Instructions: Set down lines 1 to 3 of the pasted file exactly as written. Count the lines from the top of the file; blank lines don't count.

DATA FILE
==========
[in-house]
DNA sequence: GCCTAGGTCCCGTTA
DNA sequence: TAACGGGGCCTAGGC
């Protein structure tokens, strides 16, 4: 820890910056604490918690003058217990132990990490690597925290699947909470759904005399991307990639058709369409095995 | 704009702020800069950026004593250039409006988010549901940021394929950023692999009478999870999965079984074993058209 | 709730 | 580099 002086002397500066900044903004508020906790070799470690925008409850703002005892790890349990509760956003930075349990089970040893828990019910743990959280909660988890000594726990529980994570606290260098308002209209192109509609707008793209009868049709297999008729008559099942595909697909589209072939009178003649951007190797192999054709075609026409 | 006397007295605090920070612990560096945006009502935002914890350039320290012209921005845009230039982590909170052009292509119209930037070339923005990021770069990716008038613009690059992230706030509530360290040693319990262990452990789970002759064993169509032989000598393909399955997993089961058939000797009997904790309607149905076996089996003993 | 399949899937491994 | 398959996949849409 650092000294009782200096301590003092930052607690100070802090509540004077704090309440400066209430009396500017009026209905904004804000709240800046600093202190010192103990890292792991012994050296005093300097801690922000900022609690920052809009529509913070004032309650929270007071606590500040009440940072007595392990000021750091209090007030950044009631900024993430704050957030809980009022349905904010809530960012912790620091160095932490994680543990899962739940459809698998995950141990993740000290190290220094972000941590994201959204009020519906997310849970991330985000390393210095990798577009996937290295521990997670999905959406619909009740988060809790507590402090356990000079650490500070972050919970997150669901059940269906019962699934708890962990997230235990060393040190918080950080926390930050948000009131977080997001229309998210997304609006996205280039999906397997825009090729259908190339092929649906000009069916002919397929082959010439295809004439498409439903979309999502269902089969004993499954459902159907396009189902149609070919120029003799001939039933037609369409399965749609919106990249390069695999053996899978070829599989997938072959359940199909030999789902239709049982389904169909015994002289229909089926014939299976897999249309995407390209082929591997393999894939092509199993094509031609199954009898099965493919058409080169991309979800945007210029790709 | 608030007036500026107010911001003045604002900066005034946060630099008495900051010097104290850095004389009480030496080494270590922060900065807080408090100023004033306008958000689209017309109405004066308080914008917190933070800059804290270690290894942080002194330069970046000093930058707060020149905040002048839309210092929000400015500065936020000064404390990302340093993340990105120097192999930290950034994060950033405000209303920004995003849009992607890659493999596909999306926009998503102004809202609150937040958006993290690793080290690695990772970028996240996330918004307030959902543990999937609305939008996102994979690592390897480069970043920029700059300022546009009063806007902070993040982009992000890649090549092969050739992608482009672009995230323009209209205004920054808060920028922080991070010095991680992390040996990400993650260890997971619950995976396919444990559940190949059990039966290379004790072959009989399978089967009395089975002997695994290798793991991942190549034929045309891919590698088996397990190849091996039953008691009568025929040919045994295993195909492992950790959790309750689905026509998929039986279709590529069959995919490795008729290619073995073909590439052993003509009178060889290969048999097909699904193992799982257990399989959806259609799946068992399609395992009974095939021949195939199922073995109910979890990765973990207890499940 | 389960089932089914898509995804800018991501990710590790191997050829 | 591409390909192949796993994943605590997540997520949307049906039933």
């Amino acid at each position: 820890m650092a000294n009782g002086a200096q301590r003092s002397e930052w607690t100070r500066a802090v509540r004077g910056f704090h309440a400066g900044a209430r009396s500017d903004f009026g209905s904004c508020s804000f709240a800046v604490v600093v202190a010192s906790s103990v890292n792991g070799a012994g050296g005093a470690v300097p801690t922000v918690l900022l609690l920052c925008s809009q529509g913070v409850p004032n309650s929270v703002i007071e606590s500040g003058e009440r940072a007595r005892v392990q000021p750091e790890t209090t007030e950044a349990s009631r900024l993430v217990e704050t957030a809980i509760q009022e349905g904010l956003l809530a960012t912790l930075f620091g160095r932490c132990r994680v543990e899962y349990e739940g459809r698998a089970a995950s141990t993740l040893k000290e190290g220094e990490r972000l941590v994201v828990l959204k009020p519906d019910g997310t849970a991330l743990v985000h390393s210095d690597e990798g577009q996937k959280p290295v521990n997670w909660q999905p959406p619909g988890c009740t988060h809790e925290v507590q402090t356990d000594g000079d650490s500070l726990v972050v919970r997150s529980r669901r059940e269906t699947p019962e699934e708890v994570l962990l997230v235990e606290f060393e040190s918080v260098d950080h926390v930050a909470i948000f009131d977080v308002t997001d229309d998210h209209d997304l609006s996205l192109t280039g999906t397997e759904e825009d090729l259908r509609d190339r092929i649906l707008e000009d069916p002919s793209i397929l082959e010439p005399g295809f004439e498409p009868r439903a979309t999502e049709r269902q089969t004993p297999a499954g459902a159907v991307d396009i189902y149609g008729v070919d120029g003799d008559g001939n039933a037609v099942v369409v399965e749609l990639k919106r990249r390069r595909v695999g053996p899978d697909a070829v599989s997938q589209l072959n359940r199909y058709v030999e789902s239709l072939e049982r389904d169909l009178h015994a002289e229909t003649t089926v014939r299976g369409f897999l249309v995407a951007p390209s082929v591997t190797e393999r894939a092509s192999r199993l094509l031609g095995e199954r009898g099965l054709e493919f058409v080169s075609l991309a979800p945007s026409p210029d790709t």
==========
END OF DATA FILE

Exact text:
[in-house]
DNA sequence: GCCTAGGTCCCGTTA
DNA sequence: TAACGGGGCCTAGGC